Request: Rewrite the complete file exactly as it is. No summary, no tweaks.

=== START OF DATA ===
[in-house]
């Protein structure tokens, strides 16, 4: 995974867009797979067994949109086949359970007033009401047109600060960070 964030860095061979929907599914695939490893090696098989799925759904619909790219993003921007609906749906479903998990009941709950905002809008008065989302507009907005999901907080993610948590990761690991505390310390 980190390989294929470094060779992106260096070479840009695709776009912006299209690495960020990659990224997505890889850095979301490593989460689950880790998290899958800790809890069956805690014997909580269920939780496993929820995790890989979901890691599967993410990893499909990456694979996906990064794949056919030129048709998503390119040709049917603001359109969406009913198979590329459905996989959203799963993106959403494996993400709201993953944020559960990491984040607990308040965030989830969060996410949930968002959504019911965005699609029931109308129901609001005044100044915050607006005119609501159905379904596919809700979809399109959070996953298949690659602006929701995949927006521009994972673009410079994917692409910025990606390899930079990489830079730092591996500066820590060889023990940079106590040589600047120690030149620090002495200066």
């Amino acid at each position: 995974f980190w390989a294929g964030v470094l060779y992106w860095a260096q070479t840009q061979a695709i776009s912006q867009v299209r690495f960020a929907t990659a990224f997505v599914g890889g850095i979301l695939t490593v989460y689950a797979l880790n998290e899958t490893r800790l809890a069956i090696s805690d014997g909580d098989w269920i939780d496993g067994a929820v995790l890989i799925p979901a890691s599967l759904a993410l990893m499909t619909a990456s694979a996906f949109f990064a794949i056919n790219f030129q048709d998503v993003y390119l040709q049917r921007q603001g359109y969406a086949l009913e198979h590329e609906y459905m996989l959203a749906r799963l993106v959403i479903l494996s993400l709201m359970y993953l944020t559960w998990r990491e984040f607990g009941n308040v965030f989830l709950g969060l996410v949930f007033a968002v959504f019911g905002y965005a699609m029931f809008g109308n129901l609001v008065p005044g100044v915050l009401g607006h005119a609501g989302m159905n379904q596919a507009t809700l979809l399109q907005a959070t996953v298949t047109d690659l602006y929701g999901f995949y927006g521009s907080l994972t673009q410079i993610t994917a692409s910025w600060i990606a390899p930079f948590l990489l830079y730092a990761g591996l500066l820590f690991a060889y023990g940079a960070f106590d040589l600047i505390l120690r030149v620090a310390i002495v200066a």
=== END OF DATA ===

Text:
[in-house]
């Protein structure tokens, strides 16, 4: 995974867009797979067994949109086949359970007033009401047109600060960070 964030860095061979929907599914695939490893090696098989799925759904619909790219993003921007609906749906479903998990009941709950905002809008008065989302507009907005999901907080993610948590990761690991505390310390 980190390989294929470094060779992106260096070479840009695709776009912006299209690495960020990659990224997505890889850095979301490593989460689950880790998290899958800790809890069956805690014997909580269920939780496993929820995790890989979901890691599967993410990893499909990456694979996906990064794949056919030129048709998503390119040709049917603001359109969406009913198979590329459905996989959203799963993106959403494996993400709201993953944020559960990491984040607990308040965030989830969060996410949930968002959504019911965005699609029931109308129901609001005044100044915050607006005119609501159905379904596919809700979809399109959070996953298949690659602006929701995949927006521009994972673009410079994917692409910025990606390899930079990489830079730092591996500066820590060889023990940079106590040589600047120690030149620090002495200066």
């Amino acid at each position: 995974f980190w390989a294929g964030v470094l060779y992106w860095a260096q070479t840009q061979a695709i776009s912006q867009v299209r690495f960020a929907t990659a990224f997505v599914g890889g850095i979301l695939t490593v989460y689950a797979l880790n998290e899958t490893r800790l809890a069956i090696s805690d014997g909580d098989w269920i939780d496993g067994a929820v995790l890989i799925p979901a890691s599967l759904a993410l990893m499909t619909a990456s694979a996906f949109f990064a794949i056919n790219f030129q048709d998503v993003y390119l040709q049917r921007q603001g359109y969406a086949l009913e198979h590329e609906y459905m996989l959203a749906r799963l993106v959403i479903l494996s993400l709201m359970y993953l944020t559960w998990r990491e984040f607990g009941n308040v965030f989830l709950g969060l996410v949930f007033a968002v959504f019911g905002y965005a699609m029931f809008g109308n129901l609001v008065p005044g100044v915050l009401g607006h005119a609501g989302m159905n379904q596919a507009t809700l979809l399109q907005a959070t996953v298949t047109d690659l602006y929701g999901f995949y927006g521009s907080l994972t673009q410079i993610t994917a692409s910025w600060i990606a390899p930079f948590l990489l830079y730092a990761g591996l500066l820590f690991a060889y023990g940079a960070f106590d040589l600047i505390l120690r030149v620090a310390i002495v200066a």